Sunday, May 29, 2005

K.C.'s up in Smoke

I just came back from a trip to Wichita of all places-the place we “big city folks” like to refer to as a Cow town just because they’re smaller than we are. Anyway, it seems this burg in western Kansas has some pretty progressive ideas with regards to its no-smoking laws because the choice of non-smoking restaurants is fabulous.

We ate at P.F. Changs, a restaurant I revere more for its non-smoking bar than I do for its food. But it was fantastic being able to go into a bar and not worry about my allergies kicking in from all of the smoke! When a table in the bar became available we grabbed it, because it was going to be over an hour wait to get into the restaurant.

Note to bar and restaurant owners in Kansas City: Yes, there are waits at restaurants when there is no smoking restrictions.

When a woman came into the bar and lit up, she was promptly told that smoking was only allowed outside. When several patrons turned to find out where the obnoxious smell was coming from, she got up and said she would just go outside and “put it out.”

That’s why it was shocking to me when I came home and read in the paper that Kansas City had just initiated a law protecting workers in office buildings and other places from second hand smoke.

I guess it was shocking because since the late 1980’s, I cannot remember working in an office that allowed smoking. I worked in and visited a lot of offices all over the country and thought that smoking in the work place was long gone, much like being able to pat a “secretary” on the butt and have her fetch a cup of coffee.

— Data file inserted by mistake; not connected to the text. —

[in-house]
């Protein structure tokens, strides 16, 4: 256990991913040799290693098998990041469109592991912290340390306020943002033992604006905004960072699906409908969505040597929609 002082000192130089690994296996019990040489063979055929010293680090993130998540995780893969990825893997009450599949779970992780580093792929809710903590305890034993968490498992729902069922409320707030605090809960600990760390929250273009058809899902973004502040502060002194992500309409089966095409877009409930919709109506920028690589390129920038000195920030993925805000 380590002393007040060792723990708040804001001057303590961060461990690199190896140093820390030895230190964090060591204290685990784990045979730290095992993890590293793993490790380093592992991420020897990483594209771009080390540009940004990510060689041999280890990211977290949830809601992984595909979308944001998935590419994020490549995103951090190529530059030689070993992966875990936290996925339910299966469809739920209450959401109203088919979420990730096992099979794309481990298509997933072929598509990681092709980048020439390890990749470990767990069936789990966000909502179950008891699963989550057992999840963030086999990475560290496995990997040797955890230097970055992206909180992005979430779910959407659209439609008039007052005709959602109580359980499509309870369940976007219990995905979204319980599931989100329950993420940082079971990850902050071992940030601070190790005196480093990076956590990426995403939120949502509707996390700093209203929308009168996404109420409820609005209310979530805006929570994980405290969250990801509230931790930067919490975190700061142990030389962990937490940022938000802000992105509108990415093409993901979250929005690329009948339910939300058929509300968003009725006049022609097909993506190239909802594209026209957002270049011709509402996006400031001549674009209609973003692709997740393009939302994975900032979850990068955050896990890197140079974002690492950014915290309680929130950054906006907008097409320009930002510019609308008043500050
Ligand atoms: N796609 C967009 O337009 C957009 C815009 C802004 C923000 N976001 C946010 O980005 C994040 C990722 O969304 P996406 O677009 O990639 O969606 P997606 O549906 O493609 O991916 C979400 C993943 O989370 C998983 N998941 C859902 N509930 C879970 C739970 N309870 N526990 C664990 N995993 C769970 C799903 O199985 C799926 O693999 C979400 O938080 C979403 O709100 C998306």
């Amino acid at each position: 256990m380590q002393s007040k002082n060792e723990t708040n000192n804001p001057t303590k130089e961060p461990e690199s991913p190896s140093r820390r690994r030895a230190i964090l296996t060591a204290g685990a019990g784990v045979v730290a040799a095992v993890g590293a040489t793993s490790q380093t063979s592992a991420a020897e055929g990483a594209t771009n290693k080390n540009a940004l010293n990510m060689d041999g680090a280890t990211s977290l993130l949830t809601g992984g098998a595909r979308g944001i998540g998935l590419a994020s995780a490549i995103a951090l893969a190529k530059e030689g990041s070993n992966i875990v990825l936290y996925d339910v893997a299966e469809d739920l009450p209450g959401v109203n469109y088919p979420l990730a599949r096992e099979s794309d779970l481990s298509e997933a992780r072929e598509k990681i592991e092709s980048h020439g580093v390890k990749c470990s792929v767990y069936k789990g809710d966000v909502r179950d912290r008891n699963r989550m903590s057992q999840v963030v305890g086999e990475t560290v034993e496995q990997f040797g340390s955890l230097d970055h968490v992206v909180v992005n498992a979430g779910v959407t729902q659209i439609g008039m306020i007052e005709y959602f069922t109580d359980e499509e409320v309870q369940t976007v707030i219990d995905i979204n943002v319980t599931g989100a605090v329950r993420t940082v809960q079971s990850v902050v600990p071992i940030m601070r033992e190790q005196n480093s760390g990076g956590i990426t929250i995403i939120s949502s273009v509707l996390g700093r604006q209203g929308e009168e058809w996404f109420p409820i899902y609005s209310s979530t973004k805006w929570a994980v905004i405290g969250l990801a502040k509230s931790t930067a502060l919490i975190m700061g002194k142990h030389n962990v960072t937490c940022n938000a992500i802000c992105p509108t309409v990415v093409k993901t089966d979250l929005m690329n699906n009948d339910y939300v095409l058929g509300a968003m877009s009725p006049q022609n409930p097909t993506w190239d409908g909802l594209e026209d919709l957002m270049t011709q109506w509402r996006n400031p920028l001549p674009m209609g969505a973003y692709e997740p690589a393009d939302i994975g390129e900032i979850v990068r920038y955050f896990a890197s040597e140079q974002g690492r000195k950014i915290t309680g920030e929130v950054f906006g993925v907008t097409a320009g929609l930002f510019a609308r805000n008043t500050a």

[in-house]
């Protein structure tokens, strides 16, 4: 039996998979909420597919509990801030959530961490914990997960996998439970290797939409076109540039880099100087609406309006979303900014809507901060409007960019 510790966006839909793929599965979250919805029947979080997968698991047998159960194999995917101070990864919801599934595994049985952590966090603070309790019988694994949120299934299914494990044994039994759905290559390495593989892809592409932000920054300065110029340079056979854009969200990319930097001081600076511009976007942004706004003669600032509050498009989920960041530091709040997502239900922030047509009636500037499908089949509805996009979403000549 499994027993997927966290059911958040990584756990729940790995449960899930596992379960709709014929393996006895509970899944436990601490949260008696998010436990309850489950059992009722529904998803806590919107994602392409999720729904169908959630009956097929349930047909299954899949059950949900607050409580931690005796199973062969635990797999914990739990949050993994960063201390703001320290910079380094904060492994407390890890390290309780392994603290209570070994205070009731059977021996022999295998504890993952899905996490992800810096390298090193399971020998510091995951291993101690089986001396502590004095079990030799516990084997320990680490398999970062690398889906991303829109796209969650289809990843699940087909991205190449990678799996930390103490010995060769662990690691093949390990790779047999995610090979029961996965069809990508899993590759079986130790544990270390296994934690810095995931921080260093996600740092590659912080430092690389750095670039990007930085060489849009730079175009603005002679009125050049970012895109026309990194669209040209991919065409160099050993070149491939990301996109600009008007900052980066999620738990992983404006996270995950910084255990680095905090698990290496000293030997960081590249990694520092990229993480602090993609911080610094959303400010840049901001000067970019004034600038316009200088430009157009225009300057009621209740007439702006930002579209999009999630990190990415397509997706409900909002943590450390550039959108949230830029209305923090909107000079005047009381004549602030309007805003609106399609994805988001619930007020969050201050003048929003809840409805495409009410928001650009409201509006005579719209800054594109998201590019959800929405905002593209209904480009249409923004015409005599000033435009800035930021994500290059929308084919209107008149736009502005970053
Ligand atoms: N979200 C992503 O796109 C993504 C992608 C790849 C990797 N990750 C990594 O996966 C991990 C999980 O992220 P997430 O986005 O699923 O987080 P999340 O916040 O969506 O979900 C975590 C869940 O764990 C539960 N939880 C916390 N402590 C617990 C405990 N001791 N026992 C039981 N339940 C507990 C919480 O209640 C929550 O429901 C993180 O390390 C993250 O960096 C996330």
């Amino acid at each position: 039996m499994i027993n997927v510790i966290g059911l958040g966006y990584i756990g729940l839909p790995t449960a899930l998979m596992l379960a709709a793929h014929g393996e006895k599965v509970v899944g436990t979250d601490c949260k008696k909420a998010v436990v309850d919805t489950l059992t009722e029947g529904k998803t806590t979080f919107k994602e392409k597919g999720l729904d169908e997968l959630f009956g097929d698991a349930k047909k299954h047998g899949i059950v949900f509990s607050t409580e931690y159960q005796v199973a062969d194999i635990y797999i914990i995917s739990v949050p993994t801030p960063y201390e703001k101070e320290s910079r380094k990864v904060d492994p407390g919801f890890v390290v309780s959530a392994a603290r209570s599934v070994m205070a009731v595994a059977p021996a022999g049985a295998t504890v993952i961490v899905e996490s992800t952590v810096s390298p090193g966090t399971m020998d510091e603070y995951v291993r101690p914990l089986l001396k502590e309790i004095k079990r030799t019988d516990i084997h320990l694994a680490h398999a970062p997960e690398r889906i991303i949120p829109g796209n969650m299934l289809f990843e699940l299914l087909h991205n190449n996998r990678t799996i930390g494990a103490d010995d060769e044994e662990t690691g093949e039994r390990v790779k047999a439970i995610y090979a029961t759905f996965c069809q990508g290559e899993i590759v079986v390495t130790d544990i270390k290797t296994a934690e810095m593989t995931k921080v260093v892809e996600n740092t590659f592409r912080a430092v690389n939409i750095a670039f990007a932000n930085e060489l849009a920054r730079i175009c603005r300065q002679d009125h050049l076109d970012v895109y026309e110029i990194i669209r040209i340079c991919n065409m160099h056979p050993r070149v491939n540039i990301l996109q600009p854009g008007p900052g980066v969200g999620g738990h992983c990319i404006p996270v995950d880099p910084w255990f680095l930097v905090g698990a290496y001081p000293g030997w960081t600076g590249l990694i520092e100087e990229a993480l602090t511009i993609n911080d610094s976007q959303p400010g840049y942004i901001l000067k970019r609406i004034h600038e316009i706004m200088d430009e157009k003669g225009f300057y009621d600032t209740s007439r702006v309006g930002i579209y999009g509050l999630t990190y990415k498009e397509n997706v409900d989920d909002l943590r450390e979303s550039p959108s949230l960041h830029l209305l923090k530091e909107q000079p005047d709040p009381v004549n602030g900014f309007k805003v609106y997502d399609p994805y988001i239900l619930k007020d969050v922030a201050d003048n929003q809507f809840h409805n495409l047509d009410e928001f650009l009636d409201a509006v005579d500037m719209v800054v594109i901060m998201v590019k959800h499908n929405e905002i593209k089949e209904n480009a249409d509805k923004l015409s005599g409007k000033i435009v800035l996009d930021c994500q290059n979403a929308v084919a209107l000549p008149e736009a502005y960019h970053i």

I grew up in a home where everyone smoked, my parents and my older siblings. My husband also grew up in such a household, but it wasn’t until we got out on our own and realized how we smelled, even though we didn’t smoke, that we decided that we wouldn’t allow smoking in our own home.

Now that I’ve been away from it for many years, I am a lot healthier. I don’t worry about my allergies developing into bronchitis or pneumonia on a routine basis.

I’m all for personal liberties, for everyone to be able to do what they want to do, enjoy whatever habits they want, as long as it doesn’t affect the lives of others. But as a person who is personally affected every time I’m around smoke (the main reason that I can no longer bowl, go to any bars or even take my Mom to the casinos or to play Bingo-which she loves), your smoking does affect other people.

There are several cities in the metro, Shawnee being one, which does not even require restaurants to provide a non-smoking section. For now, those are the restaurants and the cities we will avoid when dining out. And if any city in the metro is the first to become as progressive as Wichita and offer a no-smoking ban, that will be the city that will get our dollars.


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